Tesla of the sea? CES showcases electric hydrofoil boats

Tesla of the sea? CES showcases electric hydrofoil boats


The Candela C-8 hydrofoil electric boat is displayed during the Consumer Electronics Show (CES) in Las Vegas, Nevada, on January 6, 2023. (Photo by Patrick T. Fallon/AFP) (Photo by PATRICK T. FALLON/AFP via Getty Images)

LAS VEGAS — Flying cars and self-driving vehicles always draw attention at the CES gadget show in Las Vegas, but this year electric recreational boats are making bigger waves.

Swedish company Candela on Thursday unveiled a 28-foot (8.5-meter) electric hydrofoil boat that can cruise for more than two hours at 20 knots, or about 23 mph. Californian startup Navier tried to outdo its Scandinavian rival by bringing an electric hydrofoil that’s slightly longer, though Candela is further along in shipping its products to customers.

Recreational motorboat conglomerate Brunswick Corporation also tried to make a splash in Nevada this week by showing off its latest electric outboard — an emerging segment of its mostly gas-powered fleet.


A main reason is the environment, as well as to save on rising fuel costs. But electric boats—especially with sleek foil designs that lift the hull above the water’s surface at higher speeds—can also offer a smoother, quieter ride.

“You can drink a glass of wine and it doesn’t spill,” Navier CEO Sampriti Bhattacharyya told The Associated Press last month. “And it’s quiet, extremely quiet. You can have a conversation, unlike a gas boat.”

Candela CEO Gustav Hasselskog said his company has already sold and produced 150 of its new C-8 model. The Stockholm-based startup has grown its workforce from 60 employees a year ago to around 400 later this year as it prepares to ramp up production.

But with a price tag of around $400,000, neither the C-8 nor Navier’s N30 is intended to replace the aluminum boat used to fish the lake. They have been described as the Tesla of the sea, with the hope that what starts as a luxury vehicle could eventually help transform the maritime industry.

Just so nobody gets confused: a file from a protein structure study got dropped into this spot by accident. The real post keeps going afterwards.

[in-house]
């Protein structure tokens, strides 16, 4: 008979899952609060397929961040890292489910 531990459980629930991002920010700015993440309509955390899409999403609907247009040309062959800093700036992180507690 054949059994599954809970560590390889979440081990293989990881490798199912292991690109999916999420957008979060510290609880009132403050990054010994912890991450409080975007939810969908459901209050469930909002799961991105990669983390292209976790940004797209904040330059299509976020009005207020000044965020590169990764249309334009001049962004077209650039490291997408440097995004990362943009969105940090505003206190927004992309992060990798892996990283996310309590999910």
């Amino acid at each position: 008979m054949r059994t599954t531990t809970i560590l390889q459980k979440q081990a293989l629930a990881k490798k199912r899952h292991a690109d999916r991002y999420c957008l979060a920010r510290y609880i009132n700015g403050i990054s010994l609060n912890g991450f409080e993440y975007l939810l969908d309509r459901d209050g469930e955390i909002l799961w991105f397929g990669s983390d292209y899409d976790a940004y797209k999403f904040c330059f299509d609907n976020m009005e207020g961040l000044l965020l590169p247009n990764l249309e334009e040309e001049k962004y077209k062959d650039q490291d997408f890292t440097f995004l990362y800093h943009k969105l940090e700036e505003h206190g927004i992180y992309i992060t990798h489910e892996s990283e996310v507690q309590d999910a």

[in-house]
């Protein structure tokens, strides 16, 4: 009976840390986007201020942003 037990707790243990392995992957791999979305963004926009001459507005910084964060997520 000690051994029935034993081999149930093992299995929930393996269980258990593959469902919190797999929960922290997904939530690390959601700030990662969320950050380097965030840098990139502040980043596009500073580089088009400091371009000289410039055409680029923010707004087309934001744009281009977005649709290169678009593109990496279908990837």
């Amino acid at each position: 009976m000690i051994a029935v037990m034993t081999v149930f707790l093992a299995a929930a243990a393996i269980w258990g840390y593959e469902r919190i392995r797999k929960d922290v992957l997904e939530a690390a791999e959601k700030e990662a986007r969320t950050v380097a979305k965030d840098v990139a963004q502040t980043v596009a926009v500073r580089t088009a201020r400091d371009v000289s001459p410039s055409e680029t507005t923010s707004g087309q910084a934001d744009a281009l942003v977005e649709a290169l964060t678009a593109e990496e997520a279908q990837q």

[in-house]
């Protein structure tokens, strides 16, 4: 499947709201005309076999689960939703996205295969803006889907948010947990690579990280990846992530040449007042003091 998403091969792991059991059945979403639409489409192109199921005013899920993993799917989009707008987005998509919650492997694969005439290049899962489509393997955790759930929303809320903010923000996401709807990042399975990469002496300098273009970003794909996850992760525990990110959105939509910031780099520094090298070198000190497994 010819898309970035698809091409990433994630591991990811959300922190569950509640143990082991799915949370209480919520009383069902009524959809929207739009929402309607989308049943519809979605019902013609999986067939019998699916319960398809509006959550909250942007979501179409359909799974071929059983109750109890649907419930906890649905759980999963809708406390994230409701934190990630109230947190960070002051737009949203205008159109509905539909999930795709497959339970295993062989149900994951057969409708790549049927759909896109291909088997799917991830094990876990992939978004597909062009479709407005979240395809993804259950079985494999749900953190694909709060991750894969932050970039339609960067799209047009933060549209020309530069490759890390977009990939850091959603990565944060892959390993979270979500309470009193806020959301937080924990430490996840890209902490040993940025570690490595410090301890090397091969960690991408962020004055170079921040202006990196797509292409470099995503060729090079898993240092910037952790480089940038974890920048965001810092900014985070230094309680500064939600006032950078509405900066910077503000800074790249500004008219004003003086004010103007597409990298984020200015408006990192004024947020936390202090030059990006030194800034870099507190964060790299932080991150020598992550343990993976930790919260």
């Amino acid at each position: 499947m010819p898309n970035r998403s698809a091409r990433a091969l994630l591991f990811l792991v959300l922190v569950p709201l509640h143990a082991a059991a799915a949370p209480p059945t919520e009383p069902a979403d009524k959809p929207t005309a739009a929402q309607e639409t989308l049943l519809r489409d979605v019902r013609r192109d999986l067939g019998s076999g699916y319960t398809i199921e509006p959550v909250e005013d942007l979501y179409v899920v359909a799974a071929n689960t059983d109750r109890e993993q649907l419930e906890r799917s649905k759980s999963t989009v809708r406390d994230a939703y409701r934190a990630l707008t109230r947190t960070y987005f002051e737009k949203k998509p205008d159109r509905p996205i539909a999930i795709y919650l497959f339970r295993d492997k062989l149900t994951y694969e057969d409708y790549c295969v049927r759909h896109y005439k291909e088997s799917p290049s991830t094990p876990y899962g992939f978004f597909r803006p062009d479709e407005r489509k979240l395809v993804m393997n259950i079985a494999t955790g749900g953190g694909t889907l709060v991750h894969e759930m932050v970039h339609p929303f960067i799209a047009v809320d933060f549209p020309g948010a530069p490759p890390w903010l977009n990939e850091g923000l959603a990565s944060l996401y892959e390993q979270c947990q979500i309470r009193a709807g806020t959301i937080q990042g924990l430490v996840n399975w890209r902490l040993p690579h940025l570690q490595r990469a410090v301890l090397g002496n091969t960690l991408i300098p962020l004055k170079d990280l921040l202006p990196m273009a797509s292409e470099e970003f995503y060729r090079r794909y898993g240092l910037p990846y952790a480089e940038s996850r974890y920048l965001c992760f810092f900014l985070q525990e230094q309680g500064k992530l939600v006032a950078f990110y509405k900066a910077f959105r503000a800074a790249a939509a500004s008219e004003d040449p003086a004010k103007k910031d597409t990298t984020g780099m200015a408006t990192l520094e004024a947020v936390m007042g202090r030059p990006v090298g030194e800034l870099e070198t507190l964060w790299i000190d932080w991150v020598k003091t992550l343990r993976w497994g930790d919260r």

“They tend to be entrepreneurs,” Hasselskog said of Candela’s first customers. “They tend to be tech enthusiasts, if you will, with an optimistic view of the future and the ability of technology to solve all kinds of societal challenges.”

Navier’s investment backers include Google co-founder Sergey Brin, which means he’ll probably get one, too.


Certainly not. These early models of electric boats are expensive, heavy and can instill more serious “range anxiety” than what drivers have felt about electric cars, said Truist Securities analyst Michael Swartz, who follows the boating industry at the time. free.

“How safe is it for me to go out in the middle of the week with no one around, miles from shore, with an electric outboard?” Swartz said.

Swartz said they might make more sense to use electric motors — such as a new CES offering from Brunswick-owned Mercury Marine — to power a fleet of small rental boats, perhaps at widely used yacht clubs. also run by Brunswick.

“You’re nowhere near the type of electric boat where you can go 50 miles offshore and go fishing for a few hours and come back,” Swartz said. “There is no technology that can enable you to replicate that experience outside of an internal combustion engine.”

The Candela C-8 long-range electric cruiser is on display at CES 2023 at the Las Vegas Convention Center on January 06, 2023 in Las Vegas, Nevada. (Photo by Alex Wong/Getty Images)


Both Candela and Navier are planning a secondary market of electric ferries that could compete with the gas-powered vehicles that now transport passengers across populated regions such as the Stockholm archipelago or along the San Francisco Bay.

Hasselskog said the same technology that powers Candela’s new leisure boat will also be used to power a 30-passenger catamaran prototype that could be operating in Sweden by summer.

For a city like Stockholm, which has already electrified most of its public land transport, its dozens of large ferries are a difference in the production of carbon emissions.

“They need about 220 of these (electric) ships to replace the current fleet,” Hasselskog said. And instead of running on fixed schedules with empty seats, smaller electric vehicles could be able to be called on demand, such as how Uber or Lyft work on the ground.


Many of the companies developing electric boat propulsion also have teams working to make these vehicles more autonomous. But since most recreational boaters like to pilot their boats—and most ferry passengers likely prefer a human captain at the helm—the self-driving innovation is focused on what happens in the marina.

“There’s an intimidation factor with boating, and a lot of the intimidation factor you hear from consumers is with docking,” said Swartz, the Truist analyst. “So if this can be done seamlessly and automated, that’s a big deal.”

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